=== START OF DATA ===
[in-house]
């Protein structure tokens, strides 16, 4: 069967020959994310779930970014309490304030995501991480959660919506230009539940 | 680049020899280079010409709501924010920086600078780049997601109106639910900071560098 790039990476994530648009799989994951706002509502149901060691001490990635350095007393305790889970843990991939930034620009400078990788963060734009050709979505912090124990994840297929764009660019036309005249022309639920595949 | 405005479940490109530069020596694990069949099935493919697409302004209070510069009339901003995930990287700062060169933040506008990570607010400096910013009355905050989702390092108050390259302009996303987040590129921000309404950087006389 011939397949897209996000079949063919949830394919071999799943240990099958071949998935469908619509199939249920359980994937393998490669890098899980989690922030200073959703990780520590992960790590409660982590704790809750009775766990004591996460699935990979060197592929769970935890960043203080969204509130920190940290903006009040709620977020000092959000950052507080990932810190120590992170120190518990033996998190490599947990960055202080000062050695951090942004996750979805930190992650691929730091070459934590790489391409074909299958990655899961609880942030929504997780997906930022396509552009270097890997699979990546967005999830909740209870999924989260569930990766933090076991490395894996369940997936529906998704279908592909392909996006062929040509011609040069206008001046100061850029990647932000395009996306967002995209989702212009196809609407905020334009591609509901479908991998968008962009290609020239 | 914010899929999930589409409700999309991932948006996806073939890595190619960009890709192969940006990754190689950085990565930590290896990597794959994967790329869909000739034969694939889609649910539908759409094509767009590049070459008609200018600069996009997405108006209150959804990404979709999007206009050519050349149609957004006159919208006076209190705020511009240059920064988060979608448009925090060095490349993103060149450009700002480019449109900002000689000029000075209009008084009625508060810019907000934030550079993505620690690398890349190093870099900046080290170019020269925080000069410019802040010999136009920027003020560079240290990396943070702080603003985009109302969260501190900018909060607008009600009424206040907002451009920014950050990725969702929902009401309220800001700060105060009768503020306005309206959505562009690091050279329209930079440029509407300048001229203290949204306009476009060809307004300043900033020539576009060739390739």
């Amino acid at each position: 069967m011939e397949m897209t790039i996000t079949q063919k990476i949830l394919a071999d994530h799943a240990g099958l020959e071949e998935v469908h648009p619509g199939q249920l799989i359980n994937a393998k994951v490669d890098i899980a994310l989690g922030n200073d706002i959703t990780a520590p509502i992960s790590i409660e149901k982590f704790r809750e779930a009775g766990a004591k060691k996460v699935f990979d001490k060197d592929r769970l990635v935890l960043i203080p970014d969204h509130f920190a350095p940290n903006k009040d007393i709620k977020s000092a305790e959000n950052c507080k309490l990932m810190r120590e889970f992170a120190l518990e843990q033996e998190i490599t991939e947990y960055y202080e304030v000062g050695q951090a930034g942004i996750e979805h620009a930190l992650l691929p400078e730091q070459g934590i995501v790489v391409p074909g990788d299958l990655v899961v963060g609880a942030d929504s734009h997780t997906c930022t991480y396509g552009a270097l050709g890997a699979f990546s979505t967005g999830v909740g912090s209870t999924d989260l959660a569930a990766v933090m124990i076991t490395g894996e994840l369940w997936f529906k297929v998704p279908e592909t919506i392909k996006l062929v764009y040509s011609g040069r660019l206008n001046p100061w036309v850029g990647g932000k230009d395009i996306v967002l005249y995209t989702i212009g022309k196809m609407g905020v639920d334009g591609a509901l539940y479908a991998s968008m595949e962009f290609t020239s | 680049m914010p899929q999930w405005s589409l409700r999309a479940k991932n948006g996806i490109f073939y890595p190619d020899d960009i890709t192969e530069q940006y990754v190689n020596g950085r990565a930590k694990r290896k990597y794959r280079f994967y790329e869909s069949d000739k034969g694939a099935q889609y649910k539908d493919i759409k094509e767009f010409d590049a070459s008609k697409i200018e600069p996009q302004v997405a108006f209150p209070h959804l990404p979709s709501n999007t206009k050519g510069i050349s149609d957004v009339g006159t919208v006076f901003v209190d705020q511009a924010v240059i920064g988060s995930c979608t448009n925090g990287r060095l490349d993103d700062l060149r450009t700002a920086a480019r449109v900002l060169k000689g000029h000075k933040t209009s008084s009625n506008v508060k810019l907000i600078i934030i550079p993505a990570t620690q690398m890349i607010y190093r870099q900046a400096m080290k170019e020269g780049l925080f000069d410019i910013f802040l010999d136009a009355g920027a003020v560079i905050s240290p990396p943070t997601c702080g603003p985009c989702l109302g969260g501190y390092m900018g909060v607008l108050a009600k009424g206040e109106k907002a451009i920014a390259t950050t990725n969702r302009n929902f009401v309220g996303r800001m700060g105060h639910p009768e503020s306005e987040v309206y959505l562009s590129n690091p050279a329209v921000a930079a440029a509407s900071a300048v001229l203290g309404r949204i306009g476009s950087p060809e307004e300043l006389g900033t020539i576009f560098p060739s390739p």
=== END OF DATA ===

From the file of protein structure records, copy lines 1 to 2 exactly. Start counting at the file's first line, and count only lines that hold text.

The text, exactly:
[in-house]
């Protein structure tokens, strides 16, 4: 069967020959994310779930970014309490304030995501991480959660919506230009539940 | 680049020899280079010409709501924010920086600078780049997601109106639910900071560098 790039990476994530648009799989994951706002509502149901060691001490990635350095007393305790889970843990991939930034620009400078990788963060734009050709979505912090124990994840297929764009660019036309005249022309639920595949 | 405005479940490109530069020596694990069949099935493919697409302004209070510069009339901003995930990287700062060169933040506008990570607010400096910013009355905050989702390092108050390259302009996303987040590129921000309404950087006389 011939397949897209996000079949063919949830394919071999799943240990099958071949998935469908619509199939249920359980994937393998490669890098899980989690922030200073959703990780520590992960790590409660982590704790809750009775766990004591996460699935990979060197592929769970935890960043203080969204509130920190940290903006009040709620977020000092959000950052507080990932810190120590992170120190518990033996998190490599947990960055202080000062050695951090942004996750979805930190992650691929730091070459934590790489391409074909299958990655899961609880942030929504997780997906930022396509552009270097890997699979990546967005999830909740209870999924989260569930990766933090076991490395894996369940997936529906998704279908592909392909996006062929040509011609040069206008001046100061850029990647932000395009996306967002995209989702212009196809609407905020334009591609509901479908991998968008962009290609020239 | 914010899929999930589409409700999309991932948006996806073939890595190619960009890709192969940006990754190689950085990565930590290896990597794959994967790329869909000739034969694939889609649910539908759409094509767009590049070459008609200018600069996009997405108006209150959804990404979709999007206009050519050349149609957004006159919208006076209190705020511009240059920064988060979608448009925090060095490349993103060149450009700002480019449109900002000689000029000075209009008084009625508060810019907000934030550079993505620690690398890349190093870099900046080290170019020269925080000069410019802040010999136009920027003020560079240290990396943070702080603003985009109302969260501190900018909060607008009600009424206040907002451009920014950050990725969702929902009401309220800001700060105060009768503020306005309206959505562009690091050279329209930079440029509407300048001229203290949204306009476009060809307004300043900033020539576009060739390739």